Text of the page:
Vera B. Williams, . . HarperCollins/Greenwillow, $15.95 (72pp) ISBN 978-0-06-029460-1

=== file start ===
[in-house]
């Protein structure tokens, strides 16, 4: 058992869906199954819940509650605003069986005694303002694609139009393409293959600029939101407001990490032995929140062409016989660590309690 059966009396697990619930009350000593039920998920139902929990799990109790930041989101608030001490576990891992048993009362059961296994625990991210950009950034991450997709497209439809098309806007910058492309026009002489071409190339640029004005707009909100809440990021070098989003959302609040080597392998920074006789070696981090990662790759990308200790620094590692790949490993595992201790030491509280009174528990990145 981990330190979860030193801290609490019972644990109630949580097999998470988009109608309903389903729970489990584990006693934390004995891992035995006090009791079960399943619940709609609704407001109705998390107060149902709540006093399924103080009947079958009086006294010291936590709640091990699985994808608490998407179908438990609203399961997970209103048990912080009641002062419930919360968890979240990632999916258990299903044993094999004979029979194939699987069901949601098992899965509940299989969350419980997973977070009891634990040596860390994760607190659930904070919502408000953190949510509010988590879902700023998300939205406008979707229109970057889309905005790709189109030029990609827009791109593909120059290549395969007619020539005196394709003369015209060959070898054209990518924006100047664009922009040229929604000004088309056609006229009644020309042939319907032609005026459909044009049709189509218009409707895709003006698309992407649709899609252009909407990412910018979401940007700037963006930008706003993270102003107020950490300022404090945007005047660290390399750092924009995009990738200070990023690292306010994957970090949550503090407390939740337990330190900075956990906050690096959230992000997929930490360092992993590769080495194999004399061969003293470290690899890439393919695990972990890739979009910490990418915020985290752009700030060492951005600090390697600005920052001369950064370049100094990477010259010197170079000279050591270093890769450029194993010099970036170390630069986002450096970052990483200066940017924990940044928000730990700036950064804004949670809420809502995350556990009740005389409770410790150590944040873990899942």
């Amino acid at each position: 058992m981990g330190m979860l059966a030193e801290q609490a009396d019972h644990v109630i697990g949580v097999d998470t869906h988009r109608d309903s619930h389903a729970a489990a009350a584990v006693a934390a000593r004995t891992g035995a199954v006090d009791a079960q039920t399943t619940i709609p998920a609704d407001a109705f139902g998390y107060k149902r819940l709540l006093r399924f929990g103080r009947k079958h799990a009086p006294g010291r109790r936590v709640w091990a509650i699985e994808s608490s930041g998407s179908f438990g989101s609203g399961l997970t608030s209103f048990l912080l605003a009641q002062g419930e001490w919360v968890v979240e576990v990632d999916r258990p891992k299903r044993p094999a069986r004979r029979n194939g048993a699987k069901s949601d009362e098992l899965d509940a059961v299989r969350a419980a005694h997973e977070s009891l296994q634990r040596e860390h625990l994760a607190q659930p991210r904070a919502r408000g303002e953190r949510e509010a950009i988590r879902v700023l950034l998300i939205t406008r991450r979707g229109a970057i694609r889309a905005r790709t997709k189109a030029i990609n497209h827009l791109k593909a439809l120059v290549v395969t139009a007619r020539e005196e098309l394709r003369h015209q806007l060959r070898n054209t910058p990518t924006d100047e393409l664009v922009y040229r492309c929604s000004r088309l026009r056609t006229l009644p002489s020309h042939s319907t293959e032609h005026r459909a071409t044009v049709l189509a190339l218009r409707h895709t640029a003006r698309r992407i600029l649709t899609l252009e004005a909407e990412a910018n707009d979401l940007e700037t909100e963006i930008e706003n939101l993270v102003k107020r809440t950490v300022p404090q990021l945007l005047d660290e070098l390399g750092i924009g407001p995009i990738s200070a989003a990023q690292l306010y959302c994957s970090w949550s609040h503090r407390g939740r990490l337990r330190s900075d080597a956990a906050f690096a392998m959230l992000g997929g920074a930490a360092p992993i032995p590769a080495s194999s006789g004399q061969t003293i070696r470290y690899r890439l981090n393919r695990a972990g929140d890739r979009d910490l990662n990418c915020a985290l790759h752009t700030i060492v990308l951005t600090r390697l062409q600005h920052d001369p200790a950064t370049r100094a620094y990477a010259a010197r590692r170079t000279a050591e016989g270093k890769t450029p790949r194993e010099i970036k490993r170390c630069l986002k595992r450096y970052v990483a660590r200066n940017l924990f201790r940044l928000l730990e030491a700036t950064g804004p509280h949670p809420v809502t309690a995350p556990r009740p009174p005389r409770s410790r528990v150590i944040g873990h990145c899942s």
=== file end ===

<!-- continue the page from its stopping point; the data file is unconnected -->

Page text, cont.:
Through a pastiche of poems and pictures, Williams (A Chair for My Mother) presents an affecting portrait of two young sisters in a struggling family. In the opening entry, readers learn why older Essie is smart (she "could read hard library books/ .../ thread a needle,/ cook toasted cheese sandwiches/ make cocoa") and why Amber is brave ("She could get the grocery man/ to trust them for a container of milk/ though their mother/ couldn't pay him till payday/ Amber wasn't afraid of the rat/ in the wall under the sink"). Gradually, readers learn about the challenges they face: their mother works long hours, their father is in jail for check forgery, the radiator grows cold in the evenings and there is little food. Yet there are lighthearted moments, as when the sisters make a "best sandwich" (with Amber on one side, Essie on the other, and Wilson The Bear in the middle), shriek with laughter as they jump on the bed and share a weekly ritual of playing beauty parlor with their mother. In perhaps the most poignant passage, Amber cuts off her braids "to send to Daddy/ so he'll be sure to remember me." The tale closes on an upbeat note when Daddy appears at the door. Williams opens with full-color portraits of the girls and closes with pastel drawings of the more dramatic moments; she punctuates the poems with black-and-white pencil drawings that convey the deep affection between these sympathetic sisters. Though the author taps into difficult themes, by relaying the events through the eyes of the two girls, she maintains a ray of hope throughout the volume. Ages 7-up. (Sept.)